I've often brought spin fishermen up with me. Using spoons they
get about 3 times as many hits as do my streamer flies. I assume
the acoustic disturbance of the spoon provokes an anger response
in the char. They will often hit the spoon when their bellies
are full. The spoon is the preferred lure of the Inuit.
The sea trout are almost never caught from the boat at high tide.
They are hiding among the rocks at the bottom. However, from the
shore one can have some good fishing for trout in water 10 to 20
feet deep. I believe the trout and the occasional char or salmon caught at high tide from shore are seeking shrimp. Hence I use a floating line and a
9 or 12 foot leader. My preferred fly for this is the wooley
bugger in green or brown, but I must confess that I have not done
all that much experimentation with high-tide shore fishing compared
to the experiments I've done from the channel edge at low tide.
I do a lot of salt-water fly fishing in Massachusetts and have perfected
the double-hauling technique. I find this particularly useful for
casting from the shore. I use either a #8 or #10 rod.
Fly fishing at low tide for sea-run trout:
At low tide, a clearly defined channel forms in the estuary. On
the south side, where the Leaf River Estuary Lodge is located, there
is a flat region a few hundred meters wide that one can wade across
to the channel edge and get some spectacular fly fishing.
The large sea-run speckled trout are at the channel edge in great
numbers hiding among the rocks and watching the flow bring their
food by. I typically wade out wearing a dry suit so I don't
have to worry about falling and filling my waders, which I once did.
I wear a life vest because the boat that might rescue me if I happen
to fall into the channel is up on the dry rocks of low tide. I place
myself on a large flat rock and cast from there using either a floating
line or a sinking tip. If I use a rapidly-retrieved streamer
I switch to a sinking line.
I've often caught large trout on every cast from the channel edge
using a wooley bugger fly. After about 12 catches it actually gets
boring. But this year the shrimp were much smaller than the type
of flies I had. Unfortunately I left at home my box of small
nymphs that might otherwise have imitated the shrimp present in the
estuary. If fishing is slow I often take the first trout caught
and check his stomach content, and I'd recommend this. Thereafter
I release all trout except perhaps for a bleeder. Because the
trout are so numerous at the channel edge it's easy to conduct experiments
with various flies. Streamers work well. A fast retrieve works
best. They also take pink salmon flies. If the water
is calm, which it seldom is, I'd try a large fly called “the
bomber.” This is a popular salmon fly and works well
on char in the river and should excite the trout in the estuary channel
as well. The bomber would be a good idea for shore fishing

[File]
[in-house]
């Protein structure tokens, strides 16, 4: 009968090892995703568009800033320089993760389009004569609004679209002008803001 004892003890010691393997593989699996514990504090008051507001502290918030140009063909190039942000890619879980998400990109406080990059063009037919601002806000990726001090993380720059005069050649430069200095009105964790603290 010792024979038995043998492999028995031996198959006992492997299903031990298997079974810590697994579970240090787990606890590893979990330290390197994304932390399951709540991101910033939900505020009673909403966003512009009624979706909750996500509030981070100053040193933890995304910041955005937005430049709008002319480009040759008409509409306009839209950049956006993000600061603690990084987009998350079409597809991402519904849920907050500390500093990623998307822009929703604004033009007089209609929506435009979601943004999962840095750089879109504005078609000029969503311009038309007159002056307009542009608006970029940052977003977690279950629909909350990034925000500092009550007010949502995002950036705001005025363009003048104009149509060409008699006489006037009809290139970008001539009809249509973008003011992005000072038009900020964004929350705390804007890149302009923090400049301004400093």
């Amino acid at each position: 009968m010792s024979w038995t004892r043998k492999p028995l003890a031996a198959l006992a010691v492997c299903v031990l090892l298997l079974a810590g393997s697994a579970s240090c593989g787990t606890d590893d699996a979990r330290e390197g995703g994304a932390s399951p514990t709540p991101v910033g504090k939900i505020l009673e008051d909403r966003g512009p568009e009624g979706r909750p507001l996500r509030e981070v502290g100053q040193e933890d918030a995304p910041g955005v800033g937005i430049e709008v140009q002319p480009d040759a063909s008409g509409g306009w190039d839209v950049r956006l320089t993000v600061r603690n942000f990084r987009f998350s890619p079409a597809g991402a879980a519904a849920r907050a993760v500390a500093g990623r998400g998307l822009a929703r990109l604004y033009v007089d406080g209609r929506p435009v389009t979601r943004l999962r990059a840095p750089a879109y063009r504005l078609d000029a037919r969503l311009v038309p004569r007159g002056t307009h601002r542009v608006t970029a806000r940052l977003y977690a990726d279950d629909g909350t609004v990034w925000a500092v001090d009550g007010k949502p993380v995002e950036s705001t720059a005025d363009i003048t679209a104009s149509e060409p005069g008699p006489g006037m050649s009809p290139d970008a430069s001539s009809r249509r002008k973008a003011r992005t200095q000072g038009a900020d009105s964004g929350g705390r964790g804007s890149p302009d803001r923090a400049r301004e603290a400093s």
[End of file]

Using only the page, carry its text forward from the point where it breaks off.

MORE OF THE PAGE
on a calm evening at high tide.
With trout at the channel edge the most fun is had (at least in
my view) with a floating fly that imitates a mouse!! Isaak
Walton noted in the 1600's that trout readily eat mice that happen
to fall in the water, and I've found the remains of mice, or lemmings,
in the stomachs of trout I caught up in the fresh water Leaf River. When
I've tried the mouse fly at the channel edge the trout fight one
another to get at it. This July, on my first cast with the mouse,
a large fish swept in immediately and snapped the fly off. Unfortunately
I had only one with me. The mouse is best fished with jerks that
produce lots of splashes. The technique is not elegant but
trout love it, and it's fun to observe.
Fly fishing at low tide for salmon and char:
Salmon and char can also be caught from the channel edge, but they
are out in the middle of the channel not on the edge as the trout
are. Hence long casts are required. An alternative would be to
use the boat but anchor on the north side of the channel and cast
from the boat. The char and salmon feed on shrimp if they
are numerous, and I've caught char and salmon on wooley buggers. However,
most of the time I've got them on streamer flies. I'd recommend
checking the size and color of shrimp at low tide in shallow water
and then try to match it; could be lots of fun.
When the flow of water in the channel slows down to a near stop, leave immediately; the tide has turned. It's amazing and quite scary how fast the water level will rise. Because of the lower falls, the tidal pattern is not sinusoidal at this time,
so don't expect a slow rise of water. (I can explain why with equations
and graphs if you like, but better to just believe me.)
Low tide from the boat:
At low tide one cannot bring the boat to the rocky shore;
however one can stop at the many sand bars that pop up. Fishing from sand bars is sometimes productive. On a previous trip, highly productive
fishing for char and salmon was had from the boat at a location midway
between the lodge and the lower falls, which become visible at low
tide. Char were caught on nearly every cast.
During your stay at the Leaf River Estuary I'll be reachable
by phone at 617-253-6865. Feel free to call for real-time advice.